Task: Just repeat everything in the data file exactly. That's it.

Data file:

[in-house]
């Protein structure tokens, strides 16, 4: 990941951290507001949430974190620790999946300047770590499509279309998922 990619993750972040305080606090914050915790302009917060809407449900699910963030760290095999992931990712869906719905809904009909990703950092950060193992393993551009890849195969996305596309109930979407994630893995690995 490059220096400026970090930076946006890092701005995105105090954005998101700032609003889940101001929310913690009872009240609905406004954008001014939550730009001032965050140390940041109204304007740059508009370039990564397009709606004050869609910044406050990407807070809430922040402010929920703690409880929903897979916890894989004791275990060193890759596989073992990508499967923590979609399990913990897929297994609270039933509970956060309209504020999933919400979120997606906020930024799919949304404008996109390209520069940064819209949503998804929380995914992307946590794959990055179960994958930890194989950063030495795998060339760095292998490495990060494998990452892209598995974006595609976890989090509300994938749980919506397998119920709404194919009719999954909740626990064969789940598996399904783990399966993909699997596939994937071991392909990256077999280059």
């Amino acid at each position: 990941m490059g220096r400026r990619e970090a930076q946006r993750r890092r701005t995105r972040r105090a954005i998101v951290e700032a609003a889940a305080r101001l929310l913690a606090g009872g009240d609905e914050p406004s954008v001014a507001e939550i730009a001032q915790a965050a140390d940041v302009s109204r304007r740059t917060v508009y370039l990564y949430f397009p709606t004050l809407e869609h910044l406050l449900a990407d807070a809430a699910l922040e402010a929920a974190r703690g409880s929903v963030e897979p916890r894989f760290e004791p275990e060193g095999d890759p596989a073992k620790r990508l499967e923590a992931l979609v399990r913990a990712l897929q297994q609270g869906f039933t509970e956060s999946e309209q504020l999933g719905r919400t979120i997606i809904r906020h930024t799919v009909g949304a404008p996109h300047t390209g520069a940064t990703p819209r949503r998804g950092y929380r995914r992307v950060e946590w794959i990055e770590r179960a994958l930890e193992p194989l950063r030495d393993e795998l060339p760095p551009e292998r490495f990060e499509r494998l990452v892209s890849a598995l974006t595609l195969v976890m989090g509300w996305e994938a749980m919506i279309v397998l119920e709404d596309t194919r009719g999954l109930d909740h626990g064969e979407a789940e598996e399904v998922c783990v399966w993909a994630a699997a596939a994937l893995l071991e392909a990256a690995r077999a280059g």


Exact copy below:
[in-house]
């Protein structure tokens, strides 16, 4: 990941951290507001949430974190620790999946300047770590499509279309998922 990619993750972040305080606090914050915790302009917060809407449900699910963030760290095999992931990712869906719905809904009909990703950092950060193992393993551009890849195969996305596309109930979407994630893995690995 490059220096400026970090930076946006890092701005995105105090954005998101700032609003889940101001929310913690009872009240609905406004954008001014939550730009001032965050140390940041109204304007740059508009370039990564397009709606004050869609910044406050990407807070809430922040402010929920703690409880929903897979916890894989004791275990060193890759596989073992990508499967923590979609399990913990897929297994609270039933509970956060309209504020999933919400979120997606906020930024799919949304404008996109390209520069940064819209949503998804929380995914992307946590794959990055179960994958930890194989950063030495795998060339760095292998490495990060494998990452892209598995974006595609976890989090509300994938749980919506397998119920709404194919009719999954909740626990064969789940598996399904783990399966993909699997596939994937071991392909990256077999280059």
């Amino acid at each position: 990941m490059g220096r400026r990619e970090a930076q946006r993750r890092r701005t995105r972040r105090a954005i998101v951290e700032a609003a889940a305080r101001l929310l913690a606090g009872g009240d609905e914050p406004s954008v001014a507001e939550i730009a001032q915790a965050a140390d940041v302009s109204r304007r740059t917060v508009y370039l990564y949430f397009p709606t004050l809407e869609h910044l406050l449900a990407d807070a809430a699910l922040e402010a929920a974190r703690g409880s929903v963030e897979p916890r894989f760290e004791p275990e060193g095999d890759p596989a073992k620790r990508l499967e923590a992931l979609v399990r913990a990712l897929q297994q609270g869906f039933t509970e956060s999946e309209q504020l999933g719905r919400t979120i997606i809904r906020h930024t799919v009909g949304a404008p996109h300047t390209g520069a940064t990703p819209r949503r998804g950092y929380r995914r992307v950060e946590w794959i990055e770590r179960a994958l930890e193992p194989l950063r030495d393993e795998l060339p760095p551009e292998r490495f990060e499509r494998l990452v892209s890849a598995l974006t595609l195969v976890m989090g509300w996305e994938a749980m919506i279309v397998l119920e709404d596309t194919r009719g999954l109930d909740h626990g064969e979407a789940e598996e399904v998922c783990v399966w993909a994630a699997a596939a994937l893995l071991e392909a990256a690995r077999a280059g």